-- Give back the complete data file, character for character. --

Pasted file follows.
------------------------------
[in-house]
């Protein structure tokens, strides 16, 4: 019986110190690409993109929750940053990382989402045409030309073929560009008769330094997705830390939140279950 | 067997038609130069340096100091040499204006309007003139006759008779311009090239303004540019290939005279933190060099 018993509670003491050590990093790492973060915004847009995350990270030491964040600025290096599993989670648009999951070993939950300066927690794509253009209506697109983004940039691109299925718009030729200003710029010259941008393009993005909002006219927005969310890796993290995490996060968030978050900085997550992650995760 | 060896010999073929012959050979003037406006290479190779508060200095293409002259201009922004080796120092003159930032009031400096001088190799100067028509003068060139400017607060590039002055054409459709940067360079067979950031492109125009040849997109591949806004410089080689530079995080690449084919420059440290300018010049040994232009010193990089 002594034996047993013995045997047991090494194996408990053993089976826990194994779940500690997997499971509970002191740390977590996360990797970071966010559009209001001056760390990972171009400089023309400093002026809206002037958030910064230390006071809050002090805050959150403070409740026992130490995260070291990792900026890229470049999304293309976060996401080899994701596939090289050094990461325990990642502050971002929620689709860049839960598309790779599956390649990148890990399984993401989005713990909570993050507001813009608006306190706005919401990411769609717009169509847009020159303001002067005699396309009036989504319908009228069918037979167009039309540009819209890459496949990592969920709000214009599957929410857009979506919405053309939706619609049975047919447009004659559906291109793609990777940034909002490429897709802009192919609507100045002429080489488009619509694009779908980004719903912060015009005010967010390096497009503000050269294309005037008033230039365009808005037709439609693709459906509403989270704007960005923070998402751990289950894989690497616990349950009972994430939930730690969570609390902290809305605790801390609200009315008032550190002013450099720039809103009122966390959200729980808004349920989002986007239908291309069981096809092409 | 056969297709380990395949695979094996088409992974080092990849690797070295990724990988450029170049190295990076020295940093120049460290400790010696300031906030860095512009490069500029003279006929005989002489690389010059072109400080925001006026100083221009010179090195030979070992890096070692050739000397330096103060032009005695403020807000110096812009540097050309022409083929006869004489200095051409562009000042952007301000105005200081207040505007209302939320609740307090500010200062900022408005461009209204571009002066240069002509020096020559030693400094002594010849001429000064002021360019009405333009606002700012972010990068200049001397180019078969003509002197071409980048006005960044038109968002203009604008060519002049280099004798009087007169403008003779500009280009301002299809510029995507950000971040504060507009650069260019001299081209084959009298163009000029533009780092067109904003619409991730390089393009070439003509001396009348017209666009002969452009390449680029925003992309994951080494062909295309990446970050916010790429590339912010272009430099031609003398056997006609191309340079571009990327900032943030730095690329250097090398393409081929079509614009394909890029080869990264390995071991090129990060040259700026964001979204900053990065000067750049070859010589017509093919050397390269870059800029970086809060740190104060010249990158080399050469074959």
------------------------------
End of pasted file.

[in-house]
């Protein structure tokens, strides 16, 4: 019986110190690409993109929750940053990382989402045409030309073929560009008769330094997705830390939140279950 | 067997038609130069340096100091040499204006309007003139006759008779311009090239303004540019290939005279933190060099 018993509670003491050590990093790492973060915004847009995350990270030491964040600025290096599993989670648009999951070993939950300066927690794509253009209506697109983004940039691109299925718009030729200003710029010259941008393009993005909002006219927005969310890796993290995490996060968030978050900085997550992650995760 | 060896010999073929012959050979003037406006290479190779508060200095293409002259201009922004080796120092003159930032009031400096001088190799100067028509003068060139400017607060590039002055054409459709940067360079067979950031492109125009040849997109591949806004410089080689530079995080690449084919420059440290300018010049040994232009010193990089 002594034996047993013995045997047991090494194996408990053993089976826990194994779940500690997997499971509970002191740390977590996360990797970071966010559009209001001056760390990972171009400089023309400093002026809206002037958030910064230390006071809050002090805050959150403070409740026992130490995260070291990792900026890229470049999304293309976060996401080899994701596939090289050094990461325990990642502050971002929620689709860049839960598309790779599956390649990148890990399984993401989005713990909570993050507001813009608006306190706005919401990411769609717009169509847009020159303001002067005699396309009036989504319908009228069918037979167009039309540009819209890459496949990592969920709000214009599957929410857009979506919405053309939706619609049975047919447009004659559906291109793609990777940034909002490429897709802009192919609507100045002429080489488009619509694009779908980004719903912060015009005010967010390096497009503000050269294309005037008033230039365009808005037709439609693709459906509403989270704007960005923070998402751990289950894989690497616990349950009972994430939930730690969570609390902290809305605790801390609200009315008032550190002013450099720039809103009122966390959200729980808004349920989002986007239908291309069981096809092409 | 056969297709380990395949695979094996088409992974080092990849690797070295990724990988450029170049190295990076020295940093120049460290400790010696300031906030860095512009490069500029003279006929005989002489690389010059072109400080925001006026100083221009010179090195030979070992890096070692050739000397330096103060032009005695403020807000110096812009540097050309022409083929006869004489200095051409562009000042952007301000105005200081207040505007209302939320609740307090500010200062900022408005461009209204571009002066240069002509020096020559030693400094002594010849001429000064002021360019009405333009606002700012972010990068200049001397180019078969003509002197071409980048006005960044038109968002203009604008060519002049280099004798009087007169403008003779500009280009301002299809510029995507950000971040504060507009650069260019001299081209084959009298163009000029533009780092067109904003619409991730390089393009070439003509001396009348017209666009002969452009390449680029925003992309994951080494062909295309990446970050916010790429590339912010272009430099031609003398056997006609191309340079571009990327900032943030730095690329250097090398393409081929079509614009394909890029080869990264390995071991090129990060040259700026964001979204900053990065000067750049070859010589017509093919050397390269870059800029970086809060740190104060010249990158080399050469074959």